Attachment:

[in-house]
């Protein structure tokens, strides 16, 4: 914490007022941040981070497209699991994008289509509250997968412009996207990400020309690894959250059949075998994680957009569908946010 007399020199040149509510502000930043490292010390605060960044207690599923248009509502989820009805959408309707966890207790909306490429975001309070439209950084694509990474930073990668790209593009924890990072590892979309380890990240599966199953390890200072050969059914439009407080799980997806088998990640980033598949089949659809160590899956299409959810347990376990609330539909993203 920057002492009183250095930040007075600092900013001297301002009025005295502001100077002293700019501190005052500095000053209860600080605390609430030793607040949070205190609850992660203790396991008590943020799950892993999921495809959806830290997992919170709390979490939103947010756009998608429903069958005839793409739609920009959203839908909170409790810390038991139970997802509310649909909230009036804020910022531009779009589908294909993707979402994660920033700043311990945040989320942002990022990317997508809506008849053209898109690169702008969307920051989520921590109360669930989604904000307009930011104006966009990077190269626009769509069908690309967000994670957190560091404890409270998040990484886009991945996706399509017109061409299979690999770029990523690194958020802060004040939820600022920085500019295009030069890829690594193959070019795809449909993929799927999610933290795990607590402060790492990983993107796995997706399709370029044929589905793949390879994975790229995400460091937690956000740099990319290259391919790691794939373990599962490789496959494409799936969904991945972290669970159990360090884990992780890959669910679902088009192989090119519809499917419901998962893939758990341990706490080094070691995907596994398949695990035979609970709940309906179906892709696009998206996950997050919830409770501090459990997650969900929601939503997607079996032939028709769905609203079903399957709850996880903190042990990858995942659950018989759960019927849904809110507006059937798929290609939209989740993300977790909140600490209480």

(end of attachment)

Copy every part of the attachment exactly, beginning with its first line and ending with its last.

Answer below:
[in-house]
């Protein structure tokens, strides 16, 4: 914490007022941040981070497209699991994008289509509250997968412009996207990400020309690894959250059949075998994680957009569908946010 007399020199040149509510502000930043490292010390605060960044207690599923248009509502989820009805959408309707966890207790909306490429975001309070439209950084694509990474930073990668790209593009924890990072590892979309380890990240599966199953390890200072050969059914439009407080799980997806088998990640980033598949089949659809160590899956299409959810347990376990609330539909993203 920057002492009183250095930040007075600092900013001297301002009025005295502001100077002293700019501190005052500095000053209860600080605390609430030793607040949070205190609850992660203790396991008590943020799950892993999921495809959806830290997992919170709390979490939103947010756009998608429903069958005839793409739609920009959203839908909170409790810390038991139970997802509310649909909230009036804020910022531009779009589908294909993707979402994660920033700043311990945040989320942002990022990317997508809506008849053209898109690169702008969307920051989520921590109360669930989604904000307009930011104006966009990077190269626009769509069908690309967000994670957190560091404890409270998040990484886009991945996706399509017109061409299979690999770029990523690194958020802060004040939820600022920085500019295009030069890829690594193959070019795809449909993929799927999610933290795990607590402060790492990983993107796995997706399709370029044929589905793949390879994975790229995400460091937690956000740099990319290259391919790691794939373990599962490789496959494409799936969904991945972290669970159990360090884990992780890959669910679902088009192989090119519809499917419901998962893939758990341990706490080094070691995907596994398949695990035979609970709940309906179906892709696009998206996950997050919830409770501090459990997650969900929601939503997607079996032939028709769905609203079903399957709850996880903190042990990858995942659950018989759960019927849904809110507006059937798929290609939209989740993300977790909140600490209480």